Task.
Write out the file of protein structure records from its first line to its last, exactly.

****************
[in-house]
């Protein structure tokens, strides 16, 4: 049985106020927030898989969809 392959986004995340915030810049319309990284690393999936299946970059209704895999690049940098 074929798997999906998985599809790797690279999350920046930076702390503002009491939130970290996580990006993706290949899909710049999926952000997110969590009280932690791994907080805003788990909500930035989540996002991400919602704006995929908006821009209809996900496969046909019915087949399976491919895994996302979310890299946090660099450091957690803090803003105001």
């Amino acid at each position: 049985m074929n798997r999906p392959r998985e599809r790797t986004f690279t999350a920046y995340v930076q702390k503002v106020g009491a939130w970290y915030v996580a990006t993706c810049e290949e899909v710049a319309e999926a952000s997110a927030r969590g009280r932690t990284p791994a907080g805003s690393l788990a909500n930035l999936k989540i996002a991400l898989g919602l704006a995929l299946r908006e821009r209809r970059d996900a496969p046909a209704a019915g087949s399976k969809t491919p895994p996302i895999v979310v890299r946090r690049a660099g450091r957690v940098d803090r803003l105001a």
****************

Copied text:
[in-house]
């Protein structure tokens, strides 16, 4: 049985106020927030898989969809 392959986004995340915030810049319309990284690393999936299946970059209704895999690049940098 074929798997999906998985599809790797690279999350920046930076702390503002009491939130970290996580990006993706290949899909710049999926952000997110969590009280932690791994907080805003788990909500930035989540996002991400919602704006995929908006821009209809996900496969046909019915087949399976491919895994996302979310890299946090660099450091957690803090803003105001």
């Amino acid at each position: 049985m074929n798997r999906p392959r998985e599809r790797t986004f690279t999350a920046y995340v930076q702390k503002v106020g009491a939130w970290y915030v996580a990006t993706c810049e290949e899909v710049a319309e999926a952000s997110a927030r969590g009280r932690t990284p791994a907080g805003s690393l788990a909500n930035l999936k989540i996002a991400l898989g919602l704006a995929l299946r908006e821009r209809r970059d996900a496969p046909a209704a019915g087949s399976k969809t491919p895994p996302i895999v979310v890299r946090r690049a660099g450091r957690v940098d803090r803003l105001a």